Expert Tip: The stollen tradition dates back to the 14th century, when it was baked to honor princes and church dignitaries. Legend has it that the lumps in stollen represent the humps of the camels that carried the three wise men on the first Christmas. You’ll find regional variations that include different types of fruits, nuts and seeds—everyone has their favorite.

Aachen

The city of Aachen is near the borders of Belgium and the Netherlands and their influence on the Chriskindlmarkt in the area is seen in the foods and knickknack craftsmanship. Featured foods include gingerbread, Skepulatius (a spiced biscuit), marzipan bread, and most famously printen. Printen is a gingerbread type delicacy and is the most famous baked good from Aachen. It’s so important to the people of Aachen that a giant printen stands in the market as a symbol of the city. This market is located adjacent the Aachen Cathedral, which is lit up with sparkling Christmas lights at night to give the market a true “Winter Wonderland” appearance.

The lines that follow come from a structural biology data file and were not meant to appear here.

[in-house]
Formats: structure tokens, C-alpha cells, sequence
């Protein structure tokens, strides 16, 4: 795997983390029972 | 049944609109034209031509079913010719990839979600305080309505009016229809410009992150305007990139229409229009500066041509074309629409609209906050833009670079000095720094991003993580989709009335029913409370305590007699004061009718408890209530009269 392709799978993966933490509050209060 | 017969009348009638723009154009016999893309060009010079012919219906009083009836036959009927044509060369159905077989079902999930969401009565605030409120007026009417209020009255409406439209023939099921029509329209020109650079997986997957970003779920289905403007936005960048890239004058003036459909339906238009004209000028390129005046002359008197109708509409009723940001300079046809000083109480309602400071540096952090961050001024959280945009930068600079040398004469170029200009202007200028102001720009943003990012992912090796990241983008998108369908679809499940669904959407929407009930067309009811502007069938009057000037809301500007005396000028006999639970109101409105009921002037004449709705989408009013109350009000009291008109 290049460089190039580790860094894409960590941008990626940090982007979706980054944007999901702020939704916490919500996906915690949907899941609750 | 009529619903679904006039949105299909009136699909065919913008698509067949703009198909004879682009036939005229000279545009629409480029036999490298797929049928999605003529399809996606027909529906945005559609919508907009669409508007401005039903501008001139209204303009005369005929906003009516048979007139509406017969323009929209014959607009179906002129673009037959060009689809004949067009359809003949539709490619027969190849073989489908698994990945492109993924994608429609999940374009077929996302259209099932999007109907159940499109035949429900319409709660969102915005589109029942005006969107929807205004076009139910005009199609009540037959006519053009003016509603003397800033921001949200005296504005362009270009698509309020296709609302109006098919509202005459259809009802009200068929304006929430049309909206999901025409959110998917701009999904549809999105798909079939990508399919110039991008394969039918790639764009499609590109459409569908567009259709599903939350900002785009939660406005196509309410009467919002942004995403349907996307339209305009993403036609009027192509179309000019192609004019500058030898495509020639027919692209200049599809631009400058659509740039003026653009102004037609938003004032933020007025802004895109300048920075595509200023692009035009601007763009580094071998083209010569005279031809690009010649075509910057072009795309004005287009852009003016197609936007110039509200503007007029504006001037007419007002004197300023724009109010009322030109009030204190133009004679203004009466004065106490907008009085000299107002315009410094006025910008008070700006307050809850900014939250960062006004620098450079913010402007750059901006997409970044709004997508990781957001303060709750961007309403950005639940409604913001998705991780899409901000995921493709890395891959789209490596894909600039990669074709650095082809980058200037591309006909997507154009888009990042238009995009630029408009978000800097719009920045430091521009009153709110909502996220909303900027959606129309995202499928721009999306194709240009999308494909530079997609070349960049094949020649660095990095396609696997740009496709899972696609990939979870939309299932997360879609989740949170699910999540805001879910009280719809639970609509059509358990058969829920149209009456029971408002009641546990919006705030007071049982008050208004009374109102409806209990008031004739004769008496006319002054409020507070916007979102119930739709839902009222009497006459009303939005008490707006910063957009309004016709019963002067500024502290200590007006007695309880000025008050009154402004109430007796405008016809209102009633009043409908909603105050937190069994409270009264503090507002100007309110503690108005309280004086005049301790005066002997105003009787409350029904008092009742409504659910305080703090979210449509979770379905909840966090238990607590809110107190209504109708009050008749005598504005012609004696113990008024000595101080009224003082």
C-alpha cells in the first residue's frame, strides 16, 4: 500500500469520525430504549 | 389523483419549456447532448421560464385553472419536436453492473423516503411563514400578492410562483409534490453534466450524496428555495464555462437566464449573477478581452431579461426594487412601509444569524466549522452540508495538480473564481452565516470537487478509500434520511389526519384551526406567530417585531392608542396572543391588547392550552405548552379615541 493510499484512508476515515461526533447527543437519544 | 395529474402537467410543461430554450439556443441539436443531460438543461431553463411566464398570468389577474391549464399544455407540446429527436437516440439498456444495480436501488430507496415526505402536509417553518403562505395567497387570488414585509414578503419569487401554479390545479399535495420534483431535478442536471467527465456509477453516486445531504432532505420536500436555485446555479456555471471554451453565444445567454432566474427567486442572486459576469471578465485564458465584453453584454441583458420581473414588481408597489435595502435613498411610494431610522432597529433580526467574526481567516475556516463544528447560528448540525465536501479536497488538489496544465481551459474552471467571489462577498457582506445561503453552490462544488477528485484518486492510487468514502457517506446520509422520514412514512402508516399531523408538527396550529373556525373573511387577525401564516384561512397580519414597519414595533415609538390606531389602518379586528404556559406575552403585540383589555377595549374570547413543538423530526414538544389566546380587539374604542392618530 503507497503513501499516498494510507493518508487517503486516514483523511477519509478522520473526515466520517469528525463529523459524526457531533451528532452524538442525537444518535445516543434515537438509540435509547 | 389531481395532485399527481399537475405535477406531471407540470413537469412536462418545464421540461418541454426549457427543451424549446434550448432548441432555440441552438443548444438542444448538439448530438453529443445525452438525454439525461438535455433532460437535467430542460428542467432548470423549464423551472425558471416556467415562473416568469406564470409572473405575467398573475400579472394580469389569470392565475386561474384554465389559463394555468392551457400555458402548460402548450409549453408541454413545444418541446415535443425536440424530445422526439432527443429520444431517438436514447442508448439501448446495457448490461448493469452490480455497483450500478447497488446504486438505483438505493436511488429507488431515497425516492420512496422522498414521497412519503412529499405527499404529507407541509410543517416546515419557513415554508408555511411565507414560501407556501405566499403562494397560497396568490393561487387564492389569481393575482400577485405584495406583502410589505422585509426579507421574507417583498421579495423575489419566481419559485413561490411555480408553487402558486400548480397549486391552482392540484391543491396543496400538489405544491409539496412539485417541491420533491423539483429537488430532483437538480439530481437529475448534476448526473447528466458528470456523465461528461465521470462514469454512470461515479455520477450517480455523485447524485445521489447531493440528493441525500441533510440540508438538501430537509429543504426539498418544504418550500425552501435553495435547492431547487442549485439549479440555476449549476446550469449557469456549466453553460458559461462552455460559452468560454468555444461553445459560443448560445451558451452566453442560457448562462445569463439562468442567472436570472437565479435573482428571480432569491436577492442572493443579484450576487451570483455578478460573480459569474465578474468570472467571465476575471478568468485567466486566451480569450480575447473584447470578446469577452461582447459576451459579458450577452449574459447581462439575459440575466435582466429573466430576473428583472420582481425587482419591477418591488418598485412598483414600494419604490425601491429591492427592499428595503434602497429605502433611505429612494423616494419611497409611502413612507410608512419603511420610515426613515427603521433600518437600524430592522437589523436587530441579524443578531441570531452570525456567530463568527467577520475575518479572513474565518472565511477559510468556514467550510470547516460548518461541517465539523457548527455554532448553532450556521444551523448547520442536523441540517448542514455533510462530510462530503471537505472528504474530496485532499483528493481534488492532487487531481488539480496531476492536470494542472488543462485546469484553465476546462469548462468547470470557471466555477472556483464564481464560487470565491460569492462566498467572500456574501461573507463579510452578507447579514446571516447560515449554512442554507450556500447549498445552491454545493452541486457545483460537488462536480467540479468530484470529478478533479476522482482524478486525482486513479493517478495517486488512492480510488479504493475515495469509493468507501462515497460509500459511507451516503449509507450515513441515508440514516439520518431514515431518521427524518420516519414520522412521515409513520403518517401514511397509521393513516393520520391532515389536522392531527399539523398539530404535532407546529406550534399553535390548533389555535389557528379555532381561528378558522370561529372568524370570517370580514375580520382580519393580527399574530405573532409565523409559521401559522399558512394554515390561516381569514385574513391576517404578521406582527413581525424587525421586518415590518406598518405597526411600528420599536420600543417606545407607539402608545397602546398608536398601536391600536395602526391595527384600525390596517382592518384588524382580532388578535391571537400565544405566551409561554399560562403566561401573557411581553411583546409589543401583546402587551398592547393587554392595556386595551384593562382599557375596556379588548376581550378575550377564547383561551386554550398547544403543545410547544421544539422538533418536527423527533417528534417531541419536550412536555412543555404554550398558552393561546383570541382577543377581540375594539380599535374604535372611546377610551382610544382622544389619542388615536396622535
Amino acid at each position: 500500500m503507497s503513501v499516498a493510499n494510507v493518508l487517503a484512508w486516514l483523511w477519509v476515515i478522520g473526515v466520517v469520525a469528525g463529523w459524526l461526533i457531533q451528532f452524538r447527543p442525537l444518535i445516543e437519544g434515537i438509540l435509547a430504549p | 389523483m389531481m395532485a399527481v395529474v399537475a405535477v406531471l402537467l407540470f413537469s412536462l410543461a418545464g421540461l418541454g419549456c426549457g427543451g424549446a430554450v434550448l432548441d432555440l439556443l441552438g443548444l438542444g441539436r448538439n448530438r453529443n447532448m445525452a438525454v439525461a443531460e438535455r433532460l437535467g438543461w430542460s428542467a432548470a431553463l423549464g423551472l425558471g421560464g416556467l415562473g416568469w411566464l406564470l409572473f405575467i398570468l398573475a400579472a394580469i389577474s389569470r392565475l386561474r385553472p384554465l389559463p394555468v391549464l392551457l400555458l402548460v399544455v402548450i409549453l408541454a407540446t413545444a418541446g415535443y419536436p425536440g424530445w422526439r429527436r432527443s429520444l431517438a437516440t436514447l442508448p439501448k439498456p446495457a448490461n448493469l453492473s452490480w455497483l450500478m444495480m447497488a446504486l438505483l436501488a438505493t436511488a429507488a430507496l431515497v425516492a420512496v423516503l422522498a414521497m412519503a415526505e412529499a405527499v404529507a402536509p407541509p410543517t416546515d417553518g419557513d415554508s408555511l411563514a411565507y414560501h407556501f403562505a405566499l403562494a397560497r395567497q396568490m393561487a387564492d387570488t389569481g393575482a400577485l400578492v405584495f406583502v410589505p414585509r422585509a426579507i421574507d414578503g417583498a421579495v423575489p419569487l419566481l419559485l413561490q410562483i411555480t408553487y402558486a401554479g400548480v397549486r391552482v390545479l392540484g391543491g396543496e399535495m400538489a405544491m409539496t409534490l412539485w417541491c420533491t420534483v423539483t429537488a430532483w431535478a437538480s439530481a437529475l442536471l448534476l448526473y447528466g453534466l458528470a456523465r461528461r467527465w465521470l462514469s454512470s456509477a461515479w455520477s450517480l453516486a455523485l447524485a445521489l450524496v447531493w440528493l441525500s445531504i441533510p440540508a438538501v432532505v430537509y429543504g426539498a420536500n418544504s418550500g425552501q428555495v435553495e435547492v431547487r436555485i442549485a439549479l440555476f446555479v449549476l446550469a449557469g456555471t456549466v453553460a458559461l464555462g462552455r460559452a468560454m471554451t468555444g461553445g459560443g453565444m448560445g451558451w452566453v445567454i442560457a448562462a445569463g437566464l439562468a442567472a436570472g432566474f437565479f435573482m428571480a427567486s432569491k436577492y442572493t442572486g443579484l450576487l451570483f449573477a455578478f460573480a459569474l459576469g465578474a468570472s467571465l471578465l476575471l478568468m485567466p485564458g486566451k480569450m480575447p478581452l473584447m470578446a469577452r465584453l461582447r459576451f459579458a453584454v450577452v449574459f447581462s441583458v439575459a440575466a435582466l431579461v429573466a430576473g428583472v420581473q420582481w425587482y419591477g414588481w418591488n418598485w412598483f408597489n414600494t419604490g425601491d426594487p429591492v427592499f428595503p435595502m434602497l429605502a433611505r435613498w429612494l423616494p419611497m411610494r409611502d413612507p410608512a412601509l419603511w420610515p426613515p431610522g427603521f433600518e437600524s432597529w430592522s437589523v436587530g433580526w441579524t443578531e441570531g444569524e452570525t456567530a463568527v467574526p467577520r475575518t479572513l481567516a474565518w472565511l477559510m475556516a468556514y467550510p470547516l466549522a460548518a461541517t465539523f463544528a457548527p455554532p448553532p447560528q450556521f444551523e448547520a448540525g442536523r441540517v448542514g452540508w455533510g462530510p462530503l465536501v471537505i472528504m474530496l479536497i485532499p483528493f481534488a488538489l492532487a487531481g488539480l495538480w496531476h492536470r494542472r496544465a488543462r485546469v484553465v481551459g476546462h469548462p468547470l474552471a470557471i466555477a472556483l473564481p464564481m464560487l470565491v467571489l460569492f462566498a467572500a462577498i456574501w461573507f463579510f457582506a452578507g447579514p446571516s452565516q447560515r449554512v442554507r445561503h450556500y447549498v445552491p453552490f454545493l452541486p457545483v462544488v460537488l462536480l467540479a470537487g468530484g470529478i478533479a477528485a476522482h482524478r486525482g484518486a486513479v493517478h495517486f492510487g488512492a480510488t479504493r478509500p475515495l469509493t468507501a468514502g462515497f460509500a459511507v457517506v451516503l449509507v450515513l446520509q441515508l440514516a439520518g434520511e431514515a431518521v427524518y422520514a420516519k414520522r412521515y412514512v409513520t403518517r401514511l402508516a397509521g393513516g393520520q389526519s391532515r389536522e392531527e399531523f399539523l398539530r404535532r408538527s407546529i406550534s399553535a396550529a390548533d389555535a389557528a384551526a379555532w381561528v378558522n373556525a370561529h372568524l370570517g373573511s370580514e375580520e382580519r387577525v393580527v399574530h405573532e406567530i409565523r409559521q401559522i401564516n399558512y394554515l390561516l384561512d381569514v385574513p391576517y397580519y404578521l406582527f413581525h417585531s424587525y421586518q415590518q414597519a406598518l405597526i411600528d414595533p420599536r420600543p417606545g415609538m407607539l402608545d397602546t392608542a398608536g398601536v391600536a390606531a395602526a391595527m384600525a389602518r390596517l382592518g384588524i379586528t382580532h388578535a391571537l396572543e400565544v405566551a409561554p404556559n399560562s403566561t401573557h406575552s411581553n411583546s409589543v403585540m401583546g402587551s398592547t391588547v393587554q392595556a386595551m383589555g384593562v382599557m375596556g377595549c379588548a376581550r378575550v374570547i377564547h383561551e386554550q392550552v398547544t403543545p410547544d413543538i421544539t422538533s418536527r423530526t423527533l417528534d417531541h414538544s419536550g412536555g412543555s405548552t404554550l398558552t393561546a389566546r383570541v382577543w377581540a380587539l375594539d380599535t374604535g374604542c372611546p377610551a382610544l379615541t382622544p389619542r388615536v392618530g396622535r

Expert Tip: One of the most cherished traditions in Germany around Christmas is enjoying a little “down time.” The hustle and bustle leading up to holidays ends like clockwork the day before Christmas and continues through the day after. Markets and shops will close as people prepare to spend time with their families. The majority of commerce stops during these official holiday days, so don’t expect to do much sight-seeing, shipping, or other tourism activities. Stores and shops will open again on December 27, so plan your trip accordingly.

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Posted by Lustige Bilder - December 6, 2017 at 15:22